Resveratrol May Curb Endometriosis And Pain
Resveratrol is a powerful anti-inflammatory and anti-proliferative polyphenol derived from grapes - and of course red wine - which has been found to significantly decrease endometriosis pain. The pain-relieving effect of resveratrol has been studied alone, in combination with the contraceptive pill and also with green tea extracts. As pain diminishes, so too does the invasive growth of endometriosis which could have a sparing effect on fertility.
A Brazilian study (1) published in the International Journal of Women's Health, 2012, explored the effectiveness of combining 30mg of resveratrol daily with the contraceptive pill for relieving endometriosis pain in women who had not experienced pain relief from the pill alone. Impressively, adding this relatively small daily dose of resveratrol to the contraceptive pill resulted in:
"...a significant reduction in pain scores, with 82% of patients reporting complete resolution of dysmenorrhea and pelvic pain after 2 months of use."
A separate experiment was initiated to see how this powerful combination was acting inside the endometrium of 42 women undergoing laparoscopy for endometriosis. Of these women, 16 were were taking the contraceptive pill alone and 26 were taking the contraceptive pill along with resveratrol.
Researchers assessed the level of inflammation (COX-2) and estrogenic activity (aromatase) in the endometrium and discovered that suppression of both
aromatase and COX-2 was significantly greater in women who were taking resveratrol. The study concluded that:
"These results suggest that resveratrol potentiates the effect of oral contraceptives in the management of endometriosis-associated dysmenorrhea by further decreasing aromatase and cyclo-oxygenase-2 expression in the endometrium."
A further study from Vanderbilt University (2), published in Biology Of Reproduction, 2011 set out to examine the effects of resveratrol in human endometriosis tissue in an animal model. This study discovered that:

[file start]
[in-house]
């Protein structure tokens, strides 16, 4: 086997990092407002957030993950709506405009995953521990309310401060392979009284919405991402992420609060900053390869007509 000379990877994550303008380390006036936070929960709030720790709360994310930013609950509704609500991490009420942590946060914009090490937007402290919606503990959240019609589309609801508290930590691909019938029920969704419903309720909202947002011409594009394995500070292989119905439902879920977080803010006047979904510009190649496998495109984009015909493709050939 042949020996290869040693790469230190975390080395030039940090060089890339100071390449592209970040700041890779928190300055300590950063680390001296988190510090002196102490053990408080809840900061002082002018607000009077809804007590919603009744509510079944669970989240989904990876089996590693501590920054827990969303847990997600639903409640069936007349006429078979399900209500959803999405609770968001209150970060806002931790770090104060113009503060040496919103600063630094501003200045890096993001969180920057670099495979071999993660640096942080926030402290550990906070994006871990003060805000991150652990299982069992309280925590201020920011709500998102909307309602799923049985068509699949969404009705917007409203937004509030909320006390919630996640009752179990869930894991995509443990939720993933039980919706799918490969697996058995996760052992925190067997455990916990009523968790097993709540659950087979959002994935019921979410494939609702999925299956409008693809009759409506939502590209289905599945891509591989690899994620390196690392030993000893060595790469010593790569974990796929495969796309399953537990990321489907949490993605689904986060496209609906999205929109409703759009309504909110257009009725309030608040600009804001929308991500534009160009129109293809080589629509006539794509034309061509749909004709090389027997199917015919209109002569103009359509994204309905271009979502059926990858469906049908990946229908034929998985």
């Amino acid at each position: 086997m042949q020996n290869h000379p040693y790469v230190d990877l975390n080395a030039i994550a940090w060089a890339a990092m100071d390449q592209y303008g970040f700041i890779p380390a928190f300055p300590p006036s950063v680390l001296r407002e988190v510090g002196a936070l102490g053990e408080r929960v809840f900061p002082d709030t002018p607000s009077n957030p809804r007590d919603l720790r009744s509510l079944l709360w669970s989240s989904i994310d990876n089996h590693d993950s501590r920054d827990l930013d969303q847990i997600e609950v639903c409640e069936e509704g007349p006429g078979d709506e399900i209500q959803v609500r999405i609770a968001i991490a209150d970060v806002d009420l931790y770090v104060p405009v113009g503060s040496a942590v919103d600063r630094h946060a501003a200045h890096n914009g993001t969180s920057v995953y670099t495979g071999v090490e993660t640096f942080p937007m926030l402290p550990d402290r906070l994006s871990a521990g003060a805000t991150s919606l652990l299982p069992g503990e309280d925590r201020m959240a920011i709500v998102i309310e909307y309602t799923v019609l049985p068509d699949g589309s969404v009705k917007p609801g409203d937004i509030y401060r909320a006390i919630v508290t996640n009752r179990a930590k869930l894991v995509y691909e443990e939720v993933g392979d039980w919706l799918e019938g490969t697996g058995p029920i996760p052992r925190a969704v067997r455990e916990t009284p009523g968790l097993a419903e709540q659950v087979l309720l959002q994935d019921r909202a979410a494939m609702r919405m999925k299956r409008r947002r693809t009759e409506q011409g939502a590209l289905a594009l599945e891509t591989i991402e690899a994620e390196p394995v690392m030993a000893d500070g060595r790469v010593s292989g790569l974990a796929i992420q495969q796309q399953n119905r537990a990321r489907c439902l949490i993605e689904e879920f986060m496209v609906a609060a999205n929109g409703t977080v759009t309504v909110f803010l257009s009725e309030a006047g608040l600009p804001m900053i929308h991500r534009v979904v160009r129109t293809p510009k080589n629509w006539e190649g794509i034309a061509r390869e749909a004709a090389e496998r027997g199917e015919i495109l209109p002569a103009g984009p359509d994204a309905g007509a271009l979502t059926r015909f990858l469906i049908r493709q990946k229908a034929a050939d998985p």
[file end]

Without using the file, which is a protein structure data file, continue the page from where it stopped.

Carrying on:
"Resveratrol decreased the number of endometrial implants per mouse by 60%...and the total volume of lesions per mouse by 80%"
Resveratrol was also found to induce a significant reduction in the invasiveness of endometriosis - at a rate of 78% - in a dose-dependent manner indicating that resveratrol may be able to arrest the spread of endometriosis preserving fertility. The study concluded that:
"Resveratrol inhibits development of endometriosis in the nude mouse and reduces invasiveness of HES (human endometrial cells) cells. These observations may aid in the development of novel treatments of endometriosis."
A further study (3) published in the journal Human Reproduction, 2013 also found that resveratrol could halt the growth of endometriosis by reducing the development of blood vessels which support the growth of endometriosis. This study concluded that:
"Resveratrol is a potent inhibitor of vascularization in endometriotic lesions. This, most probably, causes the suppression of lesion growth. Accordingly, resveratrol represents a promising candidate therapy for future phytochemical treatment of endometriosis."
If you have endometriosis, ask your physician whether resveratrol may be a good fit for your situation.
This article is for informational purposes and is not intended to diagnose or provide medical or dietetic advice for which you should consult a physician or dietitian.
(1) In J Womens Health. 2012;4:543-9. doi: 10.2147/IJWH.S36825. Epub 2012 Oct 10.
Advantages of the association of resveratrol with oral contraceptives for management of endometriosis-related pain.
Maia H Jr, Haddad C, Pinheiro N, Casoy J.
(2) Biol Reprod. 2011 Jan;84(1):106-12. doi: 10.1095/biolreprod.110.086744. Epub 2010 Sep 15.
Resveratrol inhibits development of experimental endometriosis in vivo and reduces endometrial stromal cell invasiveness in vitro.
Bruner-Tran KL, Osteen KG, Taylor HS, Sokalska A, Haines K, Duleba AJ.
(3) Human Reproduction Volume 28, issue 5. (May 2013), p. 1339-1347
ISSN: 0268-1161, DOI: 10.1093/humrep/det031. Resveratrol is a potent inhibitor of vascularization and cell proliferation in experimental endometriosis
Rudzitis-Auth, J.1; Menger, M.D.1; Laschke, M.W.1
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